Hope Osborn is a senior human development and family studies major with a minor in theatre from Milbank. She’s involved with Pius XII Newman Center, State University Theatre, SDSU Concert Choir, Jacks for Life and Alpha Psi Omega.
Two years have come and gone and I can hardly believe I’m beginning my final year at South Dakota State University. Since beginning college in 2019, I have shared various tips, experiences and advice on Rabbit Food. However, there are some things I wish I’d known when I was younger.
I hope this year’s incoming students can learn from me and find the advice I’d give myself helpful to them as they begin this new, exciting chapter in their lives.
Dear Younger Me … It’s OK to not get an A. Or a B ...
Growing up, I got an A in every class and on a lot of assignments. I studied hard, and I was naturally good at academics. However, I got an F (below a 60%) on my first college exam in Honors Biology 151.
I was distraught! However, most first-year students fail their first test. College is an adjustment and academics are different. It’s totally OK to not do as well in school as you had hoped, whether that be on an assignment or in a class. Just don’t give up completely!
Thankfully, SDSU has great resources for academic assistance including the Wintrode Student Success Center, supplemental instruction, tutoring, the writing center and more.
Dear Younger Me … You CAN change your plans, and you should if you need to.
When I was a high school senior, I always said I’d be the one to not change my major at all.
Here I am two years later after changing my major twice, and I’m still graduating in three years. My career plans have not changed, but I’ve discovered new and better paths towards that career. So, yes, I changed plans.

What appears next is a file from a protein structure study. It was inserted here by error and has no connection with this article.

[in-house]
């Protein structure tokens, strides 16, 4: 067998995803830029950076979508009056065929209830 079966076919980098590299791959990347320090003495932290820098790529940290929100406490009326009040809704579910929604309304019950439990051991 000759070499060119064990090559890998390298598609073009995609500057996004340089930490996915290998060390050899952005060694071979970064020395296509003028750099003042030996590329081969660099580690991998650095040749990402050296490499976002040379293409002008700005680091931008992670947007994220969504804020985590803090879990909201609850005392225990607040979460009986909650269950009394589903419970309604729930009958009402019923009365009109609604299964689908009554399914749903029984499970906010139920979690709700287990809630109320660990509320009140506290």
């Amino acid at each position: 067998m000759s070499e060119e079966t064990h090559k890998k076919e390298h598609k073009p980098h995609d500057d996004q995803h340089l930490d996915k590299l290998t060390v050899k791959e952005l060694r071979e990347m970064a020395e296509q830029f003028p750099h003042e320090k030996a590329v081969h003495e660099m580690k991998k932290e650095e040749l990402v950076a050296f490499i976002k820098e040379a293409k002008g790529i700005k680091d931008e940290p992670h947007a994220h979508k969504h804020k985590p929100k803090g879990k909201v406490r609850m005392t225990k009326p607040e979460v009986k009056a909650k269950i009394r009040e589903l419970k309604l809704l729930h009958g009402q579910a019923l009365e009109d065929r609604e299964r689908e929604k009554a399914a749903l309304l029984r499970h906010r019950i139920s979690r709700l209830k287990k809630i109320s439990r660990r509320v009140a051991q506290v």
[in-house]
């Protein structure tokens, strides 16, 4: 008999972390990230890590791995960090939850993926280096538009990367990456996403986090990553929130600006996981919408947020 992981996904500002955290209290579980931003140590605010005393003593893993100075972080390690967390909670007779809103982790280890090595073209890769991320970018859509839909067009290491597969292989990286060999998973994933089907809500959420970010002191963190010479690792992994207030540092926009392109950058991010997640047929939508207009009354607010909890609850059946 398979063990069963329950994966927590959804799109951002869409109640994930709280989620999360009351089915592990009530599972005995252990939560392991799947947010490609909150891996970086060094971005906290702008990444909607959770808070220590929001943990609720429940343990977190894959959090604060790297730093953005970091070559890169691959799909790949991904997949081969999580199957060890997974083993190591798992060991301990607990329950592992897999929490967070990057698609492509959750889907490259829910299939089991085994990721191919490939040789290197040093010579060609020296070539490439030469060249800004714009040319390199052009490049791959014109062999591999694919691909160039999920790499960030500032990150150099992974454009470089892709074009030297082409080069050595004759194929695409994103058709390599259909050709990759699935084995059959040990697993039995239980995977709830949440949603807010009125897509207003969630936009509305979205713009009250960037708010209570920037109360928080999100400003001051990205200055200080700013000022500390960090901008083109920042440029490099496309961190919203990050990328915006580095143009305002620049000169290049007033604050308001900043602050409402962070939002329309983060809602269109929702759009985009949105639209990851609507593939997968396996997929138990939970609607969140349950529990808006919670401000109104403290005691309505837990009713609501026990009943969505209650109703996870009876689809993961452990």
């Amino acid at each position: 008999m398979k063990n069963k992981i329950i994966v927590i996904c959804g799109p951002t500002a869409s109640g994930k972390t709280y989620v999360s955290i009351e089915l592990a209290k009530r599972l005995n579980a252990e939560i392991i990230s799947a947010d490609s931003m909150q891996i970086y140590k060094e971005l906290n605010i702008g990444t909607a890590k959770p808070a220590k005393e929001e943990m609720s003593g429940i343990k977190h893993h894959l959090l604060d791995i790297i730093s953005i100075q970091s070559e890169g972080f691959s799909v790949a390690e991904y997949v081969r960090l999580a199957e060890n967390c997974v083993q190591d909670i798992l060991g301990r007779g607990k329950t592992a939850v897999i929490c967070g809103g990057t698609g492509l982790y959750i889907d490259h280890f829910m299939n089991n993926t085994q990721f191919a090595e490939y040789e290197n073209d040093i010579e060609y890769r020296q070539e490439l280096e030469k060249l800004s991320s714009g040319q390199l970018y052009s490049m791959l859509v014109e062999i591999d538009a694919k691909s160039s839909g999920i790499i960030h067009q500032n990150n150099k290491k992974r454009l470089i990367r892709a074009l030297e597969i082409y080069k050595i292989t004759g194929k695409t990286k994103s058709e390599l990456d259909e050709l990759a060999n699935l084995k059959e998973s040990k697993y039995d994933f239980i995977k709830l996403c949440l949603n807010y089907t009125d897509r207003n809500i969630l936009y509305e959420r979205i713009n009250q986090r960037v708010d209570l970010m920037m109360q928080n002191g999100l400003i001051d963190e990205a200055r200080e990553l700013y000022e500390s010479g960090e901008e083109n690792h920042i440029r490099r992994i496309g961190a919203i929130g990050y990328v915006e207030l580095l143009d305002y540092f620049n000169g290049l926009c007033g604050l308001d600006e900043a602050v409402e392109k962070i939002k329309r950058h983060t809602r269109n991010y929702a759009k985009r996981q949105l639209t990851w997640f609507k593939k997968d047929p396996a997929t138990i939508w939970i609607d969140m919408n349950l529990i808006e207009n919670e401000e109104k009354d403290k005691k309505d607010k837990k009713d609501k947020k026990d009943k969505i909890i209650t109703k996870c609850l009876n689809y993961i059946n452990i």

If you’re like me, change can be scary, especially with big decisions like college majors. It’s normal to change more than once; some people have careers that have nothing to do with their college majors. As long as you are studying something that interests you and that you can do well in academically, you will be just fine.
Dear Younger Me … Fail. A lot.
A wise professor once told me to look back every year on our successes and failures, and if our list of failures wasn’t long, we weren’t trying enough.
That piece of advice opened my eyes: if you don’t try, you’ll never succeed. But you must accept that risk of failure. Each one helps you improve and prepare for the success that will come.
You will fail tests, but you will learn how to study more efficiently. You will apply for jobs and get rejected, but you’ll learn better interview skills for the next one. You may get rejected from a graduate school or medical school, but you’ll learn how to improve your application.
Failure is OK and encouraged. So don’t be afraid of failure. Use it to your advantage.
Don’t worry, new Jackrabbits. I know this step seems daunting. You will learn so much in the first year, month, and even day of being on campus. One day you can look back and think about what you’d tell your younger self.